By Paul Kaspereen
LAWRENCEVILLE, N.J.– Since the fall of the year 2006 a startling occurrence in the world of beekeeping has been brought to light: the disappearance of honeybees that are kept in captivity. This phenomenon, known as Colony Collapse Disorder, (CCD for short) has had far-reaching effects on the world of beekeeping, agriculture and the American economy in general. The disorder has been researched extensively since it was first identified in 2006 but no single cause for the emergence of the disorder has been named.
It is not uncommon for beekeepers to have bad years for their hives. Poor weather, the presence of mites or viruses, pesticides and other factors such as stress can all contribute to significant losses to the numbers of bees in a year. CCD differs from these dangers to colony health in a few ways. The primary difference is that in the case of CCD no adult worker bees are found in the hive, not even the dead bodies. In cases of CCD it appears that the worker bees, which make up the vast majority of honeybees in a colony, vanish with little or no trace.
Since CCD was first identified in 2006, the overall losses to colonies managed by beekeepers have increased drastically from years before the disorder was identified. The USDA has been monitoring the losses through surveys since 2007. In that time the number of average colony loss has hovered around 30 percent every year. Of the percentage of lost colonies, close to 30 percent of the colonies lost were reported by beekeepers to show signs of CCD.
The chart above focuses solely on the figures released by the USDA. Other surveys have been released that report slightly different figures and different breakdowns of the numbers. A survey released by Lupine Logic Ltd. with financial backing by the U.S. Army Center for Environmental Health Research asked beekeepers to describe the degree of their losses. 42 percent of those who responded said that their losses were “severe”.
Another study released by the Journal of Apicultural Research in 2009 found an interesting correlation between the presence of CCD and the size of the beekeeping operations. The study grouped the beekeeping operations into divisions based on the number of colonies managed. The table below describes their findings:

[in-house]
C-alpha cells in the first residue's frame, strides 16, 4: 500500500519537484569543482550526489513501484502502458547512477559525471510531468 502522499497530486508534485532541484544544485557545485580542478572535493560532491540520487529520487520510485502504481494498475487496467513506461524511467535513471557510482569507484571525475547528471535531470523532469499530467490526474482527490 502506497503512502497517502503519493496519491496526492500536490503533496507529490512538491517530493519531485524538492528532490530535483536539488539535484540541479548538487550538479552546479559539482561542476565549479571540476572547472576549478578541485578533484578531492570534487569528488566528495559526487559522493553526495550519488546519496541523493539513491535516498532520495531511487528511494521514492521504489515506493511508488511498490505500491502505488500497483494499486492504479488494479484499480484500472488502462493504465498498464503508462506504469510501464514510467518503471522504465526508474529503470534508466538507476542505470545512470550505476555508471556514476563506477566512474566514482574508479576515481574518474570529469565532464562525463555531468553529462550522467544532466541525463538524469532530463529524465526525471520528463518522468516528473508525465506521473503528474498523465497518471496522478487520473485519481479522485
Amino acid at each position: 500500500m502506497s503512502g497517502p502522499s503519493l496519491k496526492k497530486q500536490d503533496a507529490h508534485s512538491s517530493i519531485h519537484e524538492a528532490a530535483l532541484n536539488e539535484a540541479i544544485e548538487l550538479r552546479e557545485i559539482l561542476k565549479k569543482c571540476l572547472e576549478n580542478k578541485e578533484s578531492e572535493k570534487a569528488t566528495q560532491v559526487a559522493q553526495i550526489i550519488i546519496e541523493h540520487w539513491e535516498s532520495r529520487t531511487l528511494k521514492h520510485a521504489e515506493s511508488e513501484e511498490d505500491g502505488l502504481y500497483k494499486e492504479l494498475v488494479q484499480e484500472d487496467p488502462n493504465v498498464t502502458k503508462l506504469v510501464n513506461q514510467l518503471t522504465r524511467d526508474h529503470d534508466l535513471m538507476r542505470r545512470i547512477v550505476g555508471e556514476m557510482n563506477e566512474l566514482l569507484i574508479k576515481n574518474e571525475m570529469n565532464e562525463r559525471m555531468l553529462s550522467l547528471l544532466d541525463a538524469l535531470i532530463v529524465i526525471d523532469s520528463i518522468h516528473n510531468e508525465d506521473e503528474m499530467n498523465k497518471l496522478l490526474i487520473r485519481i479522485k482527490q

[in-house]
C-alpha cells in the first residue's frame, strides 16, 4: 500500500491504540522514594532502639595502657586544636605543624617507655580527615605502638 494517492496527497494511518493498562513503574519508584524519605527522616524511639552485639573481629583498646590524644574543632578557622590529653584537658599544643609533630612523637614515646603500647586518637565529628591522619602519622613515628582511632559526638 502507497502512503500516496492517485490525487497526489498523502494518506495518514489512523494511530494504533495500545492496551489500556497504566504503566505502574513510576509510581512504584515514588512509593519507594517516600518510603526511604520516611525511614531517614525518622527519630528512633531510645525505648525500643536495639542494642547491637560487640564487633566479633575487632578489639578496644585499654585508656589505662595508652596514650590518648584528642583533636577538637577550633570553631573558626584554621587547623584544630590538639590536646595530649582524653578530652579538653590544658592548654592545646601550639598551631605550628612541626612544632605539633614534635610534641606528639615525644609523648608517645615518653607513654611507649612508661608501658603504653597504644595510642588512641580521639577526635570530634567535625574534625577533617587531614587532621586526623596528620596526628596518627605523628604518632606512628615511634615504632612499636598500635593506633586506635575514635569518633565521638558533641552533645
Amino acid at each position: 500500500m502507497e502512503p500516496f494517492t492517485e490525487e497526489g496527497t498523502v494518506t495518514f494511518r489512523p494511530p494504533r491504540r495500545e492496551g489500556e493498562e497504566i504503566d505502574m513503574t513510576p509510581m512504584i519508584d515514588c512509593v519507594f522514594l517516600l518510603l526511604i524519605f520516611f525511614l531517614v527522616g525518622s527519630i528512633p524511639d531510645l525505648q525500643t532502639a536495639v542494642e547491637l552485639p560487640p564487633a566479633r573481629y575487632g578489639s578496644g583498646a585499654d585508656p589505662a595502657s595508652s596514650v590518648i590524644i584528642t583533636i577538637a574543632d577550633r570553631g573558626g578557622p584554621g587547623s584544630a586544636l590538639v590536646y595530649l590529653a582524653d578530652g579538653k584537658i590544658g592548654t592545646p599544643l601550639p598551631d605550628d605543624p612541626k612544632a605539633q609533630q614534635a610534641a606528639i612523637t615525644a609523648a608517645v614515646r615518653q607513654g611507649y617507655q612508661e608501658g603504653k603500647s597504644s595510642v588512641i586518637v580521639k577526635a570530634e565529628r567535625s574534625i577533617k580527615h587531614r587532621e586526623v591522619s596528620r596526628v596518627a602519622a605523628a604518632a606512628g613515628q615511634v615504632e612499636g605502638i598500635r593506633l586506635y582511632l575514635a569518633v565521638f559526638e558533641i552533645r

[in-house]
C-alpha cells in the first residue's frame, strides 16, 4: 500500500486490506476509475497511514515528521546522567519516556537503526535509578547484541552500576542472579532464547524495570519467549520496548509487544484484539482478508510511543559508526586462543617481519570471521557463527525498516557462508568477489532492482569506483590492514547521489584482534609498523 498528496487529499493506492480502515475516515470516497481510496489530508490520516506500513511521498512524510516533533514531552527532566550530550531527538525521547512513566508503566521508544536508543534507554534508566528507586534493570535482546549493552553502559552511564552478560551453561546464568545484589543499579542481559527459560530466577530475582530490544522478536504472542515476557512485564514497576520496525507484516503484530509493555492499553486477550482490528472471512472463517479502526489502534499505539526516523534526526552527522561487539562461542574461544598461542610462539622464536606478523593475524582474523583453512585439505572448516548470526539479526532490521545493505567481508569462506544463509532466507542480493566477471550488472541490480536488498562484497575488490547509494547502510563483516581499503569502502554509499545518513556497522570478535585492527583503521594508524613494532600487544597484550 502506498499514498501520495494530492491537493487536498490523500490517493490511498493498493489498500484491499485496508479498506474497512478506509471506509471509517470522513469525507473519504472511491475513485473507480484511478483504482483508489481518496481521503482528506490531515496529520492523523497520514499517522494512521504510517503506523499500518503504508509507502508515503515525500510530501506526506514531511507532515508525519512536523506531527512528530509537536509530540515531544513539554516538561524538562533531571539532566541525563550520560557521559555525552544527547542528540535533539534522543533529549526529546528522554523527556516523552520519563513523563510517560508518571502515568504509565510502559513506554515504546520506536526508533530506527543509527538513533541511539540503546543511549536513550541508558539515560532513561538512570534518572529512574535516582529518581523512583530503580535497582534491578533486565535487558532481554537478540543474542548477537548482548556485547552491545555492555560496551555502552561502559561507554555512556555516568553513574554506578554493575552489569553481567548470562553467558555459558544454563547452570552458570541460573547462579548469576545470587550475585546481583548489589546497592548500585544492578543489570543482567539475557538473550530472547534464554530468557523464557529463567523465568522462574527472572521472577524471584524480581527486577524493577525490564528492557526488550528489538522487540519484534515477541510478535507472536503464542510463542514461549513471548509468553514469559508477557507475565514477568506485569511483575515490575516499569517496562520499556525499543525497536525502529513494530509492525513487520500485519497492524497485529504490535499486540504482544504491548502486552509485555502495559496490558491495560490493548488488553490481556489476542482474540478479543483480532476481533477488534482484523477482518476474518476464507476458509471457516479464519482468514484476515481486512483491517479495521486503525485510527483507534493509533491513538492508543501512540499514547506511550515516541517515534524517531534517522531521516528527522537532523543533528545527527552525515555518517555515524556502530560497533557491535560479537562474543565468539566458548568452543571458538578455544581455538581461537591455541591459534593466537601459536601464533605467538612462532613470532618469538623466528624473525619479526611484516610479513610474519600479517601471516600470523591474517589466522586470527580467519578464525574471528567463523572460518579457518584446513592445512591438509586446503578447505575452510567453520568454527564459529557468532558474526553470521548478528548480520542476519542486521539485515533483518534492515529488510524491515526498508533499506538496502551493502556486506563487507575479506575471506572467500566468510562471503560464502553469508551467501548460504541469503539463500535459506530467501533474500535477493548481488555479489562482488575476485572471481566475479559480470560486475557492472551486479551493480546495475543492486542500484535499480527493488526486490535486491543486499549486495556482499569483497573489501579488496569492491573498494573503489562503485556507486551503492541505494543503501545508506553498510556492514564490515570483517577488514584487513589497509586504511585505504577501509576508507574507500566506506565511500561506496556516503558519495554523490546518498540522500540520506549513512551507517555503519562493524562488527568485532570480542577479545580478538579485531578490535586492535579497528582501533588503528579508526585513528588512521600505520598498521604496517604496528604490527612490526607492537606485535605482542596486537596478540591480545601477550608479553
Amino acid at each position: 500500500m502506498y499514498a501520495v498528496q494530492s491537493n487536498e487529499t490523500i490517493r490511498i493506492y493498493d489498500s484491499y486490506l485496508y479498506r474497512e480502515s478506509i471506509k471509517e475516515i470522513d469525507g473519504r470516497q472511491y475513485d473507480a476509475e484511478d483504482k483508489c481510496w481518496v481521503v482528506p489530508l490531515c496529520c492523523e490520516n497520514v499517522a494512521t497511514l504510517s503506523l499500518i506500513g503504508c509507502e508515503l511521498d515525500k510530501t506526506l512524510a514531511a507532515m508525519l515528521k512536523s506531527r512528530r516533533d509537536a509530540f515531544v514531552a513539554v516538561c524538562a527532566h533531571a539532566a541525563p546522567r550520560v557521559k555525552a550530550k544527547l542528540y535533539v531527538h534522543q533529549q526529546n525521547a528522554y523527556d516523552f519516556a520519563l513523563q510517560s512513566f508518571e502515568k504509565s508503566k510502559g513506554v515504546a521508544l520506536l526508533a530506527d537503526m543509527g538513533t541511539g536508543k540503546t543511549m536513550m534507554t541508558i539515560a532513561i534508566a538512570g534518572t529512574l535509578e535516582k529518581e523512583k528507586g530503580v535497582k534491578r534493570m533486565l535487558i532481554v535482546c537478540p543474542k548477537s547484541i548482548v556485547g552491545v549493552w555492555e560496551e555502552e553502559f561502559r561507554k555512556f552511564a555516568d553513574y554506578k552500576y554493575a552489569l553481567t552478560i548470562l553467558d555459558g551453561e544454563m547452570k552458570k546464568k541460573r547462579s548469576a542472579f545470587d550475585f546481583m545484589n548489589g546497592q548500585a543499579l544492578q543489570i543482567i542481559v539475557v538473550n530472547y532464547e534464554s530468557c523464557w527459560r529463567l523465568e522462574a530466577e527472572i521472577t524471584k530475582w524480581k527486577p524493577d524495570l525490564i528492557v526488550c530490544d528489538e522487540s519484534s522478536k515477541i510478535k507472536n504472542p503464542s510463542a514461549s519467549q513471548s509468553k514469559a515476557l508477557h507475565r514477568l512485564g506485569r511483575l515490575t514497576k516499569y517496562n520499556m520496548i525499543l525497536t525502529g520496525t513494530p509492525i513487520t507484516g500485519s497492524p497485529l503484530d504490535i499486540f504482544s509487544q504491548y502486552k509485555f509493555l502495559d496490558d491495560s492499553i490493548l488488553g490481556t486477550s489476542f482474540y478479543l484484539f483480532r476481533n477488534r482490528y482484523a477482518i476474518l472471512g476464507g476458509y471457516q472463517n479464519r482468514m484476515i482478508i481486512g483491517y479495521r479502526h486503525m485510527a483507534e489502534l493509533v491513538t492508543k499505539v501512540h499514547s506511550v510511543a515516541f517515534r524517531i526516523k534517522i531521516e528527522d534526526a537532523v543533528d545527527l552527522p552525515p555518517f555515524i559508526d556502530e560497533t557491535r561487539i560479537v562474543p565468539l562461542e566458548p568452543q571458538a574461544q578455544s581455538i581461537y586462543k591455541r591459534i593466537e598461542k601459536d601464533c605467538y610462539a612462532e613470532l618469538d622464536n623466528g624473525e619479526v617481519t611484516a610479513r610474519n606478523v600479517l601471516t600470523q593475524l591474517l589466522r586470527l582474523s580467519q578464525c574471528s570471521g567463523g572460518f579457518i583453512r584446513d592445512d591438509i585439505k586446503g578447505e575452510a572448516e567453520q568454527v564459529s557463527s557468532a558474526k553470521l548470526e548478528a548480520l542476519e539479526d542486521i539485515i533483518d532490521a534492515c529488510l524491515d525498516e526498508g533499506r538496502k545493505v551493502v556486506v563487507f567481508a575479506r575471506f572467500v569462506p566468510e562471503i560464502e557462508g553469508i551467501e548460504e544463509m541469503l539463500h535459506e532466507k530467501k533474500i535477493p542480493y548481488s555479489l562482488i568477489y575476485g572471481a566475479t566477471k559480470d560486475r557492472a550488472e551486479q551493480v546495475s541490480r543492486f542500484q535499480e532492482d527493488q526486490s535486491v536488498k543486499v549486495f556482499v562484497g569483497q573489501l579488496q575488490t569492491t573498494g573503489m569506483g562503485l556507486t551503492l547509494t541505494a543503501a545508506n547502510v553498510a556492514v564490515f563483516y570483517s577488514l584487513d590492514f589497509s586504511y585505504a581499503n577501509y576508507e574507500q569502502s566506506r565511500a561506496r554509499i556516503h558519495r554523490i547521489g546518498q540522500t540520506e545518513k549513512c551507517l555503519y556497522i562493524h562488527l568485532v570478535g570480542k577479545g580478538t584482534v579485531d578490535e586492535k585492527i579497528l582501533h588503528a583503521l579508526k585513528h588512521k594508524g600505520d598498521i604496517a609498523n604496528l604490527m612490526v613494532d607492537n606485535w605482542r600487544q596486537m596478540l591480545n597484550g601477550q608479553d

These findings indicate that larger beekeeping operations tend to display the symptoms of CCD more often than smaller operations. No reasons for the correlation were discussed in the study.
For beekeepers, the threat of colony loss is a very frightening scenario. Linda Osborne is a beekeeper at Foxhill Honey in Lafayette, N.J. who relies on the honey and wax produced by honeybees to sell in various products. New Jersey has been spared the brunt of the CCD epidemic, but concern about the disorder becoming more prevalent is still being kept in mind by beekeepers there.
“We have not experienced Colony Collapse Disorder from what I’ve seen,” said Osborne. “I’ve heard from beekeepers in Pennsylvania who have discovered empty hives though, and it makes me worried about what could happen here.”
New Jersey has seen less bee losses than most states in general with 15 percent of colonies lost in 2008. Compared to states like West Virginia where 52 percent of colonies were reported lost that year or Michigan where 56 percent were lost, New Jersey has been faring far better.
“We’re thankful that our bees have been relatively healthy,” said Osborne. “Hopefully New Jersey can maintain its healthy bee population.”
Aside from the prospect of losing bee-related products, CCD’s biggest threat is to the agricultural industry in the United States.
“I’m not sure if people realize how much of a role these bees play in getting produce on the table for us to eat,” said Osborne. “These losses could really hurt the production of important crops.”
Indeed, honeybees have been a major part of the modern agricultural industry. It has been estimated that in the past 50 years, there has been a 300 percent increase in the number of crops that require outside pollination. Honeybees make up the vast majority of the pollinators used in this way. Beekeepers rely on being able to provide farmers with healthy populations of honeybees to pollinate their crops.
“I wouldn’t be surprised if there were some shortages in food production,” said Osborne. “These bees are really the backbone for a lot of the agricultural industry.”
Since the emergence of CCD, beekeepers have had to increase the prices at which they rent out their pollinators to farmers. This premium cost is necessary for the beekeepers to keep their own business sustainable, but it has a serious economic impact in the operation of farms.